Google Glass Camera 'Controlled Using Mind'
A Google Glass app that claims to let people take photographs using their mind has been launched.
The free open-source MindRDR software has been developed by London firm This Place and lets users control the device using brainwaves alone.
It is the world's first telekinetic Google Glass app, and works in tandem with a biosensor headset which measures brainwaves.
Users are presented with a display showing a line that sits in the middle of the screen.
The line moves closer to the top of the screen the more users concentrate, and when it reaches the top Google Glass takes a photo.
A second screen is presented, where users must concentrate again to share it on social media.
This Place founder Dusan Hamlin said: "Currently, Google Glass users either have to touch it or use voice commands, which are restrictive for some social situations and for users with disabilities.
"We wanted to realise the true potential of Glass by allowing users to control it with their minds."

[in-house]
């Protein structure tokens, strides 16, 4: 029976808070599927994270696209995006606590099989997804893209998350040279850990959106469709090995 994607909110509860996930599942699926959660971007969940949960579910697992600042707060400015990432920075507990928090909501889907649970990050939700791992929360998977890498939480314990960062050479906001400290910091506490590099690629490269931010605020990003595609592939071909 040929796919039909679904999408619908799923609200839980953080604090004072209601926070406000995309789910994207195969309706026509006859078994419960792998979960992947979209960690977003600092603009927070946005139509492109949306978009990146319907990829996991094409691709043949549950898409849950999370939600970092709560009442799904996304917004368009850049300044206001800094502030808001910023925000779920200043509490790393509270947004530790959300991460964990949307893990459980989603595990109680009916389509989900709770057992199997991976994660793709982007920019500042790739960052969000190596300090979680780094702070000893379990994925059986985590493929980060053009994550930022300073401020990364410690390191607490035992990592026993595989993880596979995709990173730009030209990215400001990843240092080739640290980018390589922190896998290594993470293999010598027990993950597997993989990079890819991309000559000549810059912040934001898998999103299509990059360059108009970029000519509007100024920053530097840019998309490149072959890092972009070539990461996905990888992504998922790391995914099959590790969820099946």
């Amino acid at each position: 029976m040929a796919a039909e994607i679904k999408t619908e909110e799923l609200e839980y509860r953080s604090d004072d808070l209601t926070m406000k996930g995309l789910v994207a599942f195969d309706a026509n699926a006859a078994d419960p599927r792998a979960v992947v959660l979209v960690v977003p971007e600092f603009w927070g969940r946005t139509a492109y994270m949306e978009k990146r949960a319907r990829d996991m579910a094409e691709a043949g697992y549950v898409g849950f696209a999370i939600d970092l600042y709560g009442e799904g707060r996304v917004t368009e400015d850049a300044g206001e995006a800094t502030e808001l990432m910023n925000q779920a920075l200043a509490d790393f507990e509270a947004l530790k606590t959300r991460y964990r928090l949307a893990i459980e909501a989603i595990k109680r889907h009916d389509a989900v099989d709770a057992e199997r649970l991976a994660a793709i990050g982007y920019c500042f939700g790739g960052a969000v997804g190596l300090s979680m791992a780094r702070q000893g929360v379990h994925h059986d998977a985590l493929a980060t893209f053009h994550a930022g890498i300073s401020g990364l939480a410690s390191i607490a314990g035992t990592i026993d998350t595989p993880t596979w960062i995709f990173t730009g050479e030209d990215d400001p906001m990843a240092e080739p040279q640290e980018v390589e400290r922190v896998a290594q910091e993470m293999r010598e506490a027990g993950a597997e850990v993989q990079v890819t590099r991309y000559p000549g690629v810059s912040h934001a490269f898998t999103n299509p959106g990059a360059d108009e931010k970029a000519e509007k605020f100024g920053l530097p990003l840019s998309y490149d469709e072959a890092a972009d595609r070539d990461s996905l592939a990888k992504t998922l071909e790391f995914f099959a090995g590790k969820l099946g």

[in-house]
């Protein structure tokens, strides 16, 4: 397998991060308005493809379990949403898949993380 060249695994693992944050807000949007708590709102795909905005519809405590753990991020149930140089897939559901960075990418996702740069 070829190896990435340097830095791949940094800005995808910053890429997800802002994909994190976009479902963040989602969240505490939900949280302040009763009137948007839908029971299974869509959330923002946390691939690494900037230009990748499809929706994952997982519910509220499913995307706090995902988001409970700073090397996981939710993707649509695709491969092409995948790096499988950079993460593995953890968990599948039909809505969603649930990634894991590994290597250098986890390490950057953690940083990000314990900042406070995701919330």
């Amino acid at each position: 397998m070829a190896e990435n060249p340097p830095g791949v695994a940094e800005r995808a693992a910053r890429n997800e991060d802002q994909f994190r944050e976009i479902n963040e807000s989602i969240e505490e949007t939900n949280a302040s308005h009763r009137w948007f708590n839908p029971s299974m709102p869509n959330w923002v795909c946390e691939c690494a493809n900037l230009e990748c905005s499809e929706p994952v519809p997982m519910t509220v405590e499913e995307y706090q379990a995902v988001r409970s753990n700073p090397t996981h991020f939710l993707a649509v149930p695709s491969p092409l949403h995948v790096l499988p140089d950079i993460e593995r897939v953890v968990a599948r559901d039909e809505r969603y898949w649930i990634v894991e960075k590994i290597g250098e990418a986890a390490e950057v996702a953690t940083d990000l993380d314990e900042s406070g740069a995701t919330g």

The capabilities of MindRDR are limited to taking and sharing images, but the creators hope that its uses could expand over time.
Creative director Chloe Kirton said This Place was "in conversation" with Professor Stephen Hawking about its potential.
Electroencephalography headsets, which measure the brain's activity, are available from around £70. Google Glass recently launched in the UK with a £1,000 price tag.
Google says the app has not been tested or approved by the company, and it will not be available through the official Glass app store.